Wednesday, June 27, 2018
How Far Can Courts Go in Reassigning Income to a Community Spouse When it Affects Medicaid Payments?
It is a while since I've had a chance to report on an interesting Medicaid planning case. Perhaps that alone is a sign of the times?
Last month in Michigan, however, an appellate court weighed in on an interesting question about the power of courts to reallocate income, from the institutionalized spouse to the community spouse, where such a decision would impact payment sources for the nursing home. In a per curiam decision, the court considered a pair of similar cases, where the state probate courts had entered protective orders that directed "all income" received by an institutionalized spouse (IS) be paid to the community spouse for maintenance purposes. The State Department of Health and Human Services objected, as clearly the state winds up paying more for the IS's care if the community spouse gets all the IS's income.
Does the probate court have authority -- jurisdiction? -- to make such a ruling? What criteria are relevant to the allocation of income? In other words, is the probate court the right place to avoid inadequate safeguards against impoverishment of the community spouse? Interestingly, the Court, at footnote 13, distinguished the two cases from past attempts to make gifts or use protective proceedings for planning purposes before an initial determination of Medicaid eligibility. The court summarized its ultimate decision:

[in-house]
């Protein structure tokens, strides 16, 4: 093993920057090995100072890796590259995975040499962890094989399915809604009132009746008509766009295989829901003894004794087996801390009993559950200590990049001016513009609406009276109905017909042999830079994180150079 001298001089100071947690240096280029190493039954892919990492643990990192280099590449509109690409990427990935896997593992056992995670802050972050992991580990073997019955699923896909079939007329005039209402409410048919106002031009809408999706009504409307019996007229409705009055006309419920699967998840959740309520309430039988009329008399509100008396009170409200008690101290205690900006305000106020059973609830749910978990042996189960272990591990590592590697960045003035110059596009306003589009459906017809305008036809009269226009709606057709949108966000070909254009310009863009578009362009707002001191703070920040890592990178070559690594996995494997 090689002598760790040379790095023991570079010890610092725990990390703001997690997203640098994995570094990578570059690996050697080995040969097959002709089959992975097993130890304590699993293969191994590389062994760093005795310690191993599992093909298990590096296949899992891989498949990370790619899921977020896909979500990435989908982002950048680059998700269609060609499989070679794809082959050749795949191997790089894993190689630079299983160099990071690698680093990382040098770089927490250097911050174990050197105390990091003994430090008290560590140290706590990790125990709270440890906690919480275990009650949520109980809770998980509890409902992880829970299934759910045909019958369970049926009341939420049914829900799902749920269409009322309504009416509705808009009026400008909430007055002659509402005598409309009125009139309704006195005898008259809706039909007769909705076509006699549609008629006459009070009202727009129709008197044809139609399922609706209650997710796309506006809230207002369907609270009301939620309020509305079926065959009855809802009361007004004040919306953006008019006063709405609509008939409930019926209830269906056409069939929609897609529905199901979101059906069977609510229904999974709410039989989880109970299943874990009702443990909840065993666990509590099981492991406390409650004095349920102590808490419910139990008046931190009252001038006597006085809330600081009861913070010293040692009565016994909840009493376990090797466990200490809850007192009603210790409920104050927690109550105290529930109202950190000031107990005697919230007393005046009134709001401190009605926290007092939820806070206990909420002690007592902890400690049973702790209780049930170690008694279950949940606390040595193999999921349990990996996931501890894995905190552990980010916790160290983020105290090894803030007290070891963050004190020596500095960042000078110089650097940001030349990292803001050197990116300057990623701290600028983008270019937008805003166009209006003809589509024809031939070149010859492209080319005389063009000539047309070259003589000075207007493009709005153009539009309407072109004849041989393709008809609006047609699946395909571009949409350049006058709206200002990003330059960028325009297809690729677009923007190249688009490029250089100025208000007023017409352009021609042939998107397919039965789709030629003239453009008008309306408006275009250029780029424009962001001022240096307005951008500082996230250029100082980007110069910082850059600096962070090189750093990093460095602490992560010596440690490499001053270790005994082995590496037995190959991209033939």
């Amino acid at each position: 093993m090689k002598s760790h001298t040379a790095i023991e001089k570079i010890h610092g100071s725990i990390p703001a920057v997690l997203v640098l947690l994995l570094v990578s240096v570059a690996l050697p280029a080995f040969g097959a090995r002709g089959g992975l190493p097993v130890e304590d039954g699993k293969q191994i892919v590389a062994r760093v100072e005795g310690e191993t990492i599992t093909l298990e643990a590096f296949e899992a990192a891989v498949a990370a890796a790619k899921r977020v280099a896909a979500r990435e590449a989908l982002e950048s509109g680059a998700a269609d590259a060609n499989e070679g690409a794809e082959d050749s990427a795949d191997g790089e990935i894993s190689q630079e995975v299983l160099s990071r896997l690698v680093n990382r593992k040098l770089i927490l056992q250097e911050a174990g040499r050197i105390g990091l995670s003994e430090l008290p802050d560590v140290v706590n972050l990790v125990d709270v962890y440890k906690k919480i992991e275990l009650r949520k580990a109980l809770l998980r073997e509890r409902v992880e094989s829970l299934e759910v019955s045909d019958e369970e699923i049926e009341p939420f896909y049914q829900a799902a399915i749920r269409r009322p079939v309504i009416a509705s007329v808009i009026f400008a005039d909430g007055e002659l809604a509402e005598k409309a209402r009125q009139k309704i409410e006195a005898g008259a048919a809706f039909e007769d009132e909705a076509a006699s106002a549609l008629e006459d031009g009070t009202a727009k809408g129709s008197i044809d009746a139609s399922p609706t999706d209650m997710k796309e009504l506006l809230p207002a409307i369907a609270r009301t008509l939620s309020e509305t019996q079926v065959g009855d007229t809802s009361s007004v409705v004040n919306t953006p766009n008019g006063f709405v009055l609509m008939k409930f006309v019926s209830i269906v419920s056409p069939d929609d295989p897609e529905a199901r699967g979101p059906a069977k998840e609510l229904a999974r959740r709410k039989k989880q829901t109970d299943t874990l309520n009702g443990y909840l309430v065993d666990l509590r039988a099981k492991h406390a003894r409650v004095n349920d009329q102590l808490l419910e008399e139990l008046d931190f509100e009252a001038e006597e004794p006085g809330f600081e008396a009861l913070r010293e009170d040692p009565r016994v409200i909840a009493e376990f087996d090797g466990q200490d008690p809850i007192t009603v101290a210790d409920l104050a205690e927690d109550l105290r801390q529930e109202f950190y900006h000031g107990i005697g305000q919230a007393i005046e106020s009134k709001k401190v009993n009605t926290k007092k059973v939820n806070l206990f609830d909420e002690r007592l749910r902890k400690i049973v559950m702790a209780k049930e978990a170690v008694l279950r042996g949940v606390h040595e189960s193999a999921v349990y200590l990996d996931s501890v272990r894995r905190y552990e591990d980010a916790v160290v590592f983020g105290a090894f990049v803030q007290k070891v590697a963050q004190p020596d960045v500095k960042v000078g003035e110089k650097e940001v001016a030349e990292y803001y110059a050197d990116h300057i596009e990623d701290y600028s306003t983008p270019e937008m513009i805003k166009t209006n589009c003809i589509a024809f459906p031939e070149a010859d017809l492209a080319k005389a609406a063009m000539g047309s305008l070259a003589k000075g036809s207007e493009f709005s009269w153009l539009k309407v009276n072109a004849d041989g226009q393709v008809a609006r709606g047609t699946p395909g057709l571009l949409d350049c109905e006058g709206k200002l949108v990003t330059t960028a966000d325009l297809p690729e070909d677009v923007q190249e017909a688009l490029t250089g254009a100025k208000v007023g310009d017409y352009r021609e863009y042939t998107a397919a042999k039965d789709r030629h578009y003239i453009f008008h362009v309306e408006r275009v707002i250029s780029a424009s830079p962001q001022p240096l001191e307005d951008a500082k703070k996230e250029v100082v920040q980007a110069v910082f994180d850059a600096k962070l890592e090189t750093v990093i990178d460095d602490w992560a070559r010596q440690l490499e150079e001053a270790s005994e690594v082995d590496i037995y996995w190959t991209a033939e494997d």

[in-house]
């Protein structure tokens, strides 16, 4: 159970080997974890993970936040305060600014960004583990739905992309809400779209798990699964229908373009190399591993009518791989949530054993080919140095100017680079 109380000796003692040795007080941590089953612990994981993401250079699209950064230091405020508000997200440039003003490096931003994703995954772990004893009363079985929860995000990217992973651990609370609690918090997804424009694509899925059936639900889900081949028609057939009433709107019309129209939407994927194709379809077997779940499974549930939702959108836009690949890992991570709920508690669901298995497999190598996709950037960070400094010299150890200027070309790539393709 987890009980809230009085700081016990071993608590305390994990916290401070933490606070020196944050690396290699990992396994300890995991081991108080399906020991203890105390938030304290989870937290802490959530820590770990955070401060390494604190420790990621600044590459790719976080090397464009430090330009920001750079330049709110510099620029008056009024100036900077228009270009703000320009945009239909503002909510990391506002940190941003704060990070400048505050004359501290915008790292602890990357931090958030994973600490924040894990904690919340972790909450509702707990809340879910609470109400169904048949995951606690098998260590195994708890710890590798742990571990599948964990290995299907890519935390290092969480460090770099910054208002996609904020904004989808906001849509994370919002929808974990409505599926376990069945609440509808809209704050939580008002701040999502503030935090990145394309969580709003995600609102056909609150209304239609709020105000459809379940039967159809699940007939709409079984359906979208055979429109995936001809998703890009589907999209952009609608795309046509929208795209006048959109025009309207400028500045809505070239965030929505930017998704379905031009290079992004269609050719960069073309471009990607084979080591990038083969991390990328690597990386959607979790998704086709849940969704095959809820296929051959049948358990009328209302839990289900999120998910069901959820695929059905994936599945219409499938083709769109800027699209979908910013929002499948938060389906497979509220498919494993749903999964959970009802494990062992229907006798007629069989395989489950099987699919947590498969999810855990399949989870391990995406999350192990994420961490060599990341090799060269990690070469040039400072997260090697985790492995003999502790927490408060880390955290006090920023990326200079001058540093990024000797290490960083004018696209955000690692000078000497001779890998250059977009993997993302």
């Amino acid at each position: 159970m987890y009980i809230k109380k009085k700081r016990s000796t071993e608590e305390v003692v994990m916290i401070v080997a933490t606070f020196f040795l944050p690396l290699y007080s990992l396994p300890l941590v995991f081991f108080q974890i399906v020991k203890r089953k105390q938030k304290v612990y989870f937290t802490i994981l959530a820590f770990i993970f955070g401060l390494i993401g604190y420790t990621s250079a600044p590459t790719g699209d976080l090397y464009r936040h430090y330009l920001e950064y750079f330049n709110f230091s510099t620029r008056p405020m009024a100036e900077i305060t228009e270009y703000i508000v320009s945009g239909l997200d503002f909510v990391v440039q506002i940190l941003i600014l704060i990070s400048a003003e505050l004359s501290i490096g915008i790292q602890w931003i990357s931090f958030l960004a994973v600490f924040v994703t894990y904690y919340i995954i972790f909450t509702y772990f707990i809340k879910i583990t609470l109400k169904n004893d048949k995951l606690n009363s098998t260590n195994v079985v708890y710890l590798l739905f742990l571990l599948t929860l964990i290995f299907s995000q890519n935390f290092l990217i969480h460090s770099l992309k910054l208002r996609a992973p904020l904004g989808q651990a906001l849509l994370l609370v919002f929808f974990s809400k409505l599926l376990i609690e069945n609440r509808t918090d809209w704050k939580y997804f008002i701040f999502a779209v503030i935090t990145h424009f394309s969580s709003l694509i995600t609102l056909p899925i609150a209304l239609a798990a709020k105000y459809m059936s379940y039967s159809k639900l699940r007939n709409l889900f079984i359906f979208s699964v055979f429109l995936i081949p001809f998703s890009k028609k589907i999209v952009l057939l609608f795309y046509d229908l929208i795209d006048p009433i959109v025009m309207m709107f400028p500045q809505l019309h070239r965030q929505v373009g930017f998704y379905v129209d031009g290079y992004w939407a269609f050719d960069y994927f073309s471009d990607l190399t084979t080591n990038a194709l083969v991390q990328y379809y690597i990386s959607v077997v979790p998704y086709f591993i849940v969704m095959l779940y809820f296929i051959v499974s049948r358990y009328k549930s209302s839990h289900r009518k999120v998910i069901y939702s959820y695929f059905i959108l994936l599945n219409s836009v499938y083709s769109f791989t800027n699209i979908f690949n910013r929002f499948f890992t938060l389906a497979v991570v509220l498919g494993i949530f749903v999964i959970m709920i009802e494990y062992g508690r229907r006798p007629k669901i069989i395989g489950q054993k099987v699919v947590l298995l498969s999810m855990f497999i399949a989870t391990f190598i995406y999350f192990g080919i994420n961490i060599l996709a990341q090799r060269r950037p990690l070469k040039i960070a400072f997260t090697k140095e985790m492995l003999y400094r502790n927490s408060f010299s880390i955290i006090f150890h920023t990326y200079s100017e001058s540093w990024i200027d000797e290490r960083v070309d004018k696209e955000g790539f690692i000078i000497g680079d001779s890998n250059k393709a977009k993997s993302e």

For the reasons explained in this opinion, we conclude that the probate courts have the authority to enter protective orders providing support for a community spouse whose institutionalized spouse is receiving Medicaid benefits. However, we also conclude that the probate courts’ authority to enter such support orders under the Estates and Protected Individuals Code (EPIC), MCL 700.1101 et seq, does not include the power to enter an order preserving the community spouse’s standard of living without consideration of the institutionalized spouse’s needs and patient-pay obligations under Medicaid. Given that the orders in this case were entered without consideration of Joseph’s and Jerome’s needs and patient-pay obligations under Medicaid, we find that the probate courts abused their discretion by entering the orders at issue in this case. We therefore vacate both support orders and remand for a reconsideration of Beverly’s and Ramona’s need for support under the proper framework.
For more, read the full decision in In re Estate of Vansach, Michigan Court of Appeals, May 22, 2018.
Counsel representing the community spouse has posted his own take on the decision, describing it as a win, in a post titled BRMM Wins Significant Elder Law Case in Michigan Court of Appeals.
No success in finding a mirror image article from the DHHS lawyers. With the split decision, I suppose they could have written DHHS Wins Significant Elder Law Case in Michigan Court of Appeals.